So, how to connect? Los Angeles has an alternative model. Consider the medical magnet high school attached to Orthopaedic Hospital, which requires its 800 students to put in at least 200 hours yearly alongside nurses and doctors in health clinics and offices. The school is still new, but common sense and eyewitness testimony attest to its effects. "It teaches responsibility, keeps them motivated and engaged," says counselor Carmen Ochieta.
L.A. has other school and business partnerships (read about Lewis Chappelear's engineering program at Monroe High in North Hills on latimes.com). But dozens of new high schools are scheduled to open in L.A., and the majority will be kid-in-a-classroom traditional. Expand the partnerships instead, and free kids to really learn.
UC Berkeley sociologist Bruce Fuller is the author of "Standardized Childhood."
In these settings, success is getting tough kids engaged, and filmmaking -- storytelling -- does just that. Kids find video cameras cool, they ham it up in front of the lens, and film is a language they understand. (I've watched in surprise as a kid who didn't seem that interested instinctively transformed three shots into one, on the spot, accomplishing what the storyboard asked for, only faster and better.)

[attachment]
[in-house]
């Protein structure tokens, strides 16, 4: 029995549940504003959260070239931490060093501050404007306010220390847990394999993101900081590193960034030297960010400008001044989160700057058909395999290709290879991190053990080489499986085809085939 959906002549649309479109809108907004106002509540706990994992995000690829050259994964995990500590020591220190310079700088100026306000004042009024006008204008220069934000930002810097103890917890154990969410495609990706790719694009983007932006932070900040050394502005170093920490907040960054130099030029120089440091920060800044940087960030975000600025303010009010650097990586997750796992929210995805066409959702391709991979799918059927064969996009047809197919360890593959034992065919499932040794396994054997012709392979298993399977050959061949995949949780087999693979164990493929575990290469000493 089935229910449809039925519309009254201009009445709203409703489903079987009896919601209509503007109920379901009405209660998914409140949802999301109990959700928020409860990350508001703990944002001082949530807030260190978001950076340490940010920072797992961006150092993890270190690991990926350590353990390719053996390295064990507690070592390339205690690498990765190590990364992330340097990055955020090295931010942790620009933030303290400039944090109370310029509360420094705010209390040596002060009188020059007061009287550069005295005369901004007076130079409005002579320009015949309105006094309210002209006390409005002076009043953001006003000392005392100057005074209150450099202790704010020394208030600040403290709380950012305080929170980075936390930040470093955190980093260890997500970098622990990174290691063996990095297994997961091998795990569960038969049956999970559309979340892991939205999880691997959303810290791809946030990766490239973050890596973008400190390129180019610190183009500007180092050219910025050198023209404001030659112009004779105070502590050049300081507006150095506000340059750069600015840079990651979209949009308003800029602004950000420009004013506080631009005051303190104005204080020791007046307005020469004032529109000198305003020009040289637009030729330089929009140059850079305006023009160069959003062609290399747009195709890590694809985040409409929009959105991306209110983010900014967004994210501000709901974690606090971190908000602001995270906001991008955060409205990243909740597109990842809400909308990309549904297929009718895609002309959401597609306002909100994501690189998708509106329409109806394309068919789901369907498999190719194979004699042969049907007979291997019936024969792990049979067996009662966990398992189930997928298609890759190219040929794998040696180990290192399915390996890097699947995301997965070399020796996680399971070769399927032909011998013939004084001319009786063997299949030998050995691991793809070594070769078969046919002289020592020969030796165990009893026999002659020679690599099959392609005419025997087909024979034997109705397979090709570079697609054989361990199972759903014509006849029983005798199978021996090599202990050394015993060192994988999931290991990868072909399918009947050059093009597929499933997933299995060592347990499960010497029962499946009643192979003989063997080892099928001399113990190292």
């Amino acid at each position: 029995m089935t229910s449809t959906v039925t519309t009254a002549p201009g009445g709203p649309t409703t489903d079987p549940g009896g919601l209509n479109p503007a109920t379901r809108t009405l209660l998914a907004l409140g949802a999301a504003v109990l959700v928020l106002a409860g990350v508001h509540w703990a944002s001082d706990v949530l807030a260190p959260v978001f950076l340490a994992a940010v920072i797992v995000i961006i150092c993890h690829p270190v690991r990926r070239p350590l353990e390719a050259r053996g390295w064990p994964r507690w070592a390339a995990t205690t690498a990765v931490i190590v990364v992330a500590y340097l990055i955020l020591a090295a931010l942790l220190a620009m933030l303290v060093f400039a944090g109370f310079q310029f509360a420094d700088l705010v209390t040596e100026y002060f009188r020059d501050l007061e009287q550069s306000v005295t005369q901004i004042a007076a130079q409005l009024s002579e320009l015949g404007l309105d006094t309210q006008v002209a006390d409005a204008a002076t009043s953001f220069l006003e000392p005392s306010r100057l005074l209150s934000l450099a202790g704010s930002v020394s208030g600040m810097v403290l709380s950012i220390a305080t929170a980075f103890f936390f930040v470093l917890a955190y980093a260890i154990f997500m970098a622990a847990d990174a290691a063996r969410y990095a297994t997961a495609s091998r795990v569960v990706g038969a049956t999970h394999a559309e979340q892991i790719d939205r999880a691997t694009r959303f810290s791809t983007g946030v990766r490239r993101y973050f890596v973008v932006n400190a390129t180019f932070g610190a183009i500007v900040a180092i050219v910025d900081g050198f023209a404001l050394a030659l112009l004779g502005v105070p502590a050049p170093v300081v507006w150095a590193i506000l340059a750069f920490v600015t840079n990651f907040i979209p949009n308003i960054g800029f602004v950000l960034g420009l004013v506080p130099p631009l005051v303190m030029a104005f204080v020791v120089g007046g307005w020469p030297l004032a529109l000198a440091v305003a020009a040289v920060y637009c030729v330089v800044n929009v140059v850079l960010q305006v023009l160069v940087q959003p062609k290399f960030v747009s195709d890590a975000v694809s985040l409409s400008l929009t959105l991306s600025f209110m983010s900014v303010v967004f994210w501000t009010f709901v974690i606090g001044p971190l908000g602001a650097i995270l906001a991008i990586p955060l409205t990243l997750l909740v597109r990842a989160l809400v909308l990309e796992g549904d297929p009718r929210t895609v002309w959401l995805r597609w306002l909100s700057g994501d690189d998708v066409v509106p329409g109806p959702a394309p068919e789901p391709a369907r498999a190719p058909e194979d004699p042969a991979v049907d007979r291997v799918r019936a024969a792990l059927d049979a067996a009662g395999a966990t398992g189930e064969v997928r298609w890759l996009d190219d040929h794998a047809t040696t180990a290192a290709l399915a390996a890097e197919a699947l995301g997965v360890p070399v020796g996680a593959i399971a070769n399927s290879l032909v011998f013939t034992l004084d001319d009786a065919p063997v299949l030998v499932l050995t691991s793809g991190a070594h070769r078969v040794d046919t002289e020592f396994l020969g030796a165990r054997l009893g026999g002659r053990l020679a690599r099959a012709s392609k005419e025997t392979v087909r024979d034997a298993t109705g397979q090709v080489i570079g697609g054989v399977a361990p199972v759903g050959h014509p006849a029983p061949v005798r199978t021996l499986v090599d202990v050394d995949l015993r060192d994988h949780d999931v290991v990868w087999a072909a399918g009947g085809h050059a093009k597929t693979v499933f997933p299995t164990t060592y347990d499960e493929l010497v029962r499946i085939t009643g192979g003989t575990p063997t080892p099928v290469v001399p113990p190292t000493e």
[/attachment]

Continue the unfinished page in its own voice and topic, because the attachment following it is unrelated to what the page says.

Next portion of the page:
They choose the story, generally a parody (a takeoff on "8 Mile" called "42240 FT," for example, and a set of improvs based on Drew Carey's old TV show "Whose Line Is It Anyway?"). I always insist on a script and a shooting plan, and we cast, in part, based on desire. (I've discovered there's nothing like a starring role to combat feelings of worthlessness.)
The work is incredibly rewarding. Sullen kids, forced to come to "class," end up fighting to read Bart Simpson's part in a sample-script run-through. They learn tricks of the trade, like how a skillful edit covers a blown line; they learn to work together; they learn to tell stories.
It can have lasting effects. One boy I continue to mentor landed at Santa Monica College and is making his way as a stand-up comic around L.A.